Des, whilst I agree with most of what you say, it does seem a mite spurious to attack others for egoism whilst so frequently and extravagantly proclaiming your own greatness, even if it is (as I suspect) a rather tongue-in-cheek affectation; the assumption that GU contributors “would not reach out to assist others in a human way” is a bit weird. How on earth do you know? Did you disguise yourself as a blind man and hang around on Farringdon St until Carol Rumens strolled past, then walk into traffic to see if she lent a hand?

    Two things you say are marvellous: I love the idea of a GU blogger sitting down to write and thinking “what should I, as a spokesperson for humanity, say about point-of-sale book promotions?’

    Even better, Gordon Brown, at a public event, praising the UK’s history of opression and genocide.

    No insult intended; just gentle humour. Hope you take it as such. Thanks for inspiring thought.

  4. BaronCharlus

    Another thought, related, I think, to Isa’s:

    Institutions have a difficult time trying to implement principals; the further the directive gets passed down the line, the less of a guideline it becomes and more of a rule to be implemented by individuals several times removed from the source of the decision and the reasoning behind it. This was, perhaps, the source of the various ‘political correctness gone mad’ stories a few years back – Baa Baa Black Sheep school bans and so on. It’s almost impossible to impose a principal the way one imposes a law or rule (the very word ‘impose’ highlights the tension between the concepts); which is, perhaps, why liberal-leaning institutions are so much more vulnerable, or deserving, of accusations of hypocricy.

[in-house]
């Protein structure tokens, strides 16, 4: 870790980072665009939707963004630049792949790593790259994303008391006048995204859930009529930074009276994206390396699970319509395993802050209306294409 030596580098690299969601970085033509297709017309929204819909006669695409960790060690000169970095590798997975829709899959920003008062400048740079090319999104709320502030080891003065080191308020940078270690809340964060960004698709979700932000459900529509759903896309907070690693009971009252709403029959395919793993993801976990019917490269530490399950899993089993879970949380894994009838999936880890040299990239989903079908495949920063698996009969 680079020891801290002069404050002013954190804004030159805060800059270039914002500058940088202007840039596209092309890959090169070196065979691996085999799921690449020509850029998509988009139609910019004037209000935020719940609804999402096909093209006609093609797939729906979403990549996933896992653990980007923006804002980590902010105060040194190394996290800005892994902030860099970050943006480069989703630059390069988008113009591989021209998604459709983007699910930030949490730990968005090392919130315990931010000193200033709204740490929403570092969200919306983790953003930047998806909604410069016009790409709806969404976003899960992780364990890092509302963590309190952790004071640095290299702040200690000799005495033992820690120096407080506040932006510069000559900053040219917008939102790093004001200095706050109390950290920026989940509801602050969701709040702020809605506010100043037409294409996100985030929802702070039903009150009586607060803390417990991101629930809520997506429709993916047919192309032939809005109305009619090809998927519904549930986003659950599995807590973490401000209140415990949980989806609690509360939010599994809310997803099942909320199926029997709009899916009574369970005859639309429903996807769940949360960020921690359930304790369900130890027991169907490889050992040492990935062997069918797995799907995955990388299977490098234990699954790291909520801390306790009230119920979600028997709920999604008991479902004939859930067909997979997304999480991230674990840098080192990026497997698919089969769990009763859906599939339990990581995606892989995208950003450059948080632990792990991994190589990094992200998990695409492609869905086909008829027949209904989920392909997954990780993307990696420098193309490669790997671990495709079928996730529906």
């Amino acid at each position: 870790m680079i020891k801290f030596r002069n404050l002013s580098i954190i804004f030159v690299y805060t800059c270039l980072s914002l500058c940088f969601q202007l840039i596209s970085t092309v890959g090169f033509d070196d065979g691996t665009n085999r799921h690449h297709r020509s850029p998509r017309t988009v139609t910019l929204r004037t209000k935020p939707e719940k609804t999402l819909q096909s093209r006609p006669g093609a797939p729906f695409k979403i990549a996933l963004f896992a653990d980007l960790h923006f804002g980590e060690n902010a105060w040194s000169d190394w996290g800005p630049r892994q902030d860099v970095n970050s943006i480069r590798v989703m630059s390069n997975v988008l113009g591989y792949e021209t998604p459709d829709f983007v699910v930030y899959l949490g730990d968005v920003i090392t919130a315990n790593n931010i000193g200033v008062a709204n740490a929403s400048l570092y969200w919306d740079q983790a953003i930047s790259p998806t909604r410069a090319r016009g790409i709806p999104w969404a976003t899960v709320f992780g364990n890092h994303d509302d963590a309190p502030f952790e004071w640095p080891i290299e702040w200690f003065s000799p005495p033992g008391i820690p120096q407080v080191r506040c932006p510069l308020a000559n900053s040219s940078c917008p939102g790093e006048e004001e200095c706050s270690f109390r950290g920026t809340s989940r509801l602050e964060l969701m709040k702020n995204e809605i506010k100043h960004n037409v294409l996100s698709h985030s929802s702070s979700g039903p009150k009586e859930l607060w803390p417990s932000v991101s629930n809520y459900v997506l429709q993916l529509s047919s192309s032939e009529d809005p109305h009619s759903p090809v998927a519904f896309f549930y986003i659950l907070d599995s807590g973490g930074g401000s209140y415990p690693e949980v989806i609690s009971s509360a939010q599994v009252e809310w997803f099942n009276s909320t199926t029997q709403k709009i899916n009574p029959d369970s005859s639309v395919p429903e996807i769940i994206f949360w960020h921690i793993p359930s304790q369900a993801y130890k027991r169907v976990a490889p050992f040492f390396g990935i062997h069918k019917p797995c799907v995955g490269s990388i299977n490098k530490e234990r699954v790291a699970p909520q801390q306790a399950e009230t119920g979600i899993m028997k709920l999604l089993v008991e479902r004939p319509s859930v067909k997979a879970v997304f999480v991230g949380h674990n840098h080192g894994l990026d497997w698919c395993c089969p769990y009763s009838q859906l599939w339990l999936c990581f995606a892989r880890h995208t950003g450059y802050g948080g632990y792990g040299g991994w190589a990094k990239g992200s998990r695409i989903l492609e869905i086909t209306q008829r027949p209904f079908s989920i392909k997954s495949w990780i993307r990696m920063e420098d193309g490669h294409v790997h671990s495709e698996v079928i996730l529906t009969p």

5. We are all human baron, and what got my goat(among other things) is when i first went on that gaffe, after a few months i wrote to the editor asking about the possibility of writing for the blog, pieces on bardic lore, and in return got a dear john, eff off from a moderator who writes soft porn for a hobby. The ed wouldn’t even engage with me, and she a poetry critic.

    But i am not moaning as it is just a game opf principle to me. i write not to rail at some percieved injustice, but for myself, and the pieces i write are for me first, detached, not for any campaign there.

    My learning has been unique and that gaffe when i first got on was just a dumping ground on the path of my learning and when i hit the final ollamh stage in September, the posts where left on and then took off, indicating they didn’t know how to handle the content, which used no swear words, were very eloquent and i think it was the satire was just too much for them. No one likes it if you appear cleverer than them and their staffers getting shown up in print, is the top and bottom of it, along with a latent superiority thing, that only they can dictate who the talent is.

    . i have never submitted a manuscripot to any publisher, never been rejected, though have had plenty of poems in rags. it’s just i stopped sending out when i got accepted onto the galway arts centre website, just feeling there was no need as poetry publishing – especially – is more about submitting, admitting the publisher is the more knowledganbe than you are. If you have ever gone through this game, some rejection letters are all about the editor and their hang ups, and the biz abounds with comedic tales of inflated egos telling ppl, you’ll never have yr poems accepted anywhere if i have anything to do with it.

    Don’t get me wrong, i would love to have had a book of poems published, but the way i looked at it, i didn’t want to get rejected and give someone the satisfaction of saying that.

    i got an A in my mock O level and a U in the real exam

    A B C D E F – U

    and it took me 24 yrs to suss out, some adult git took out there hang ups of me being talented, by penalising me for having a precocious talent, i played shakespeare at 14 on stage star of the show, and after 20 years digging holes in the road before returning to education and getting my potential developed to its full, am the fully rounded article, and i see now it was best not to send out manuscripts as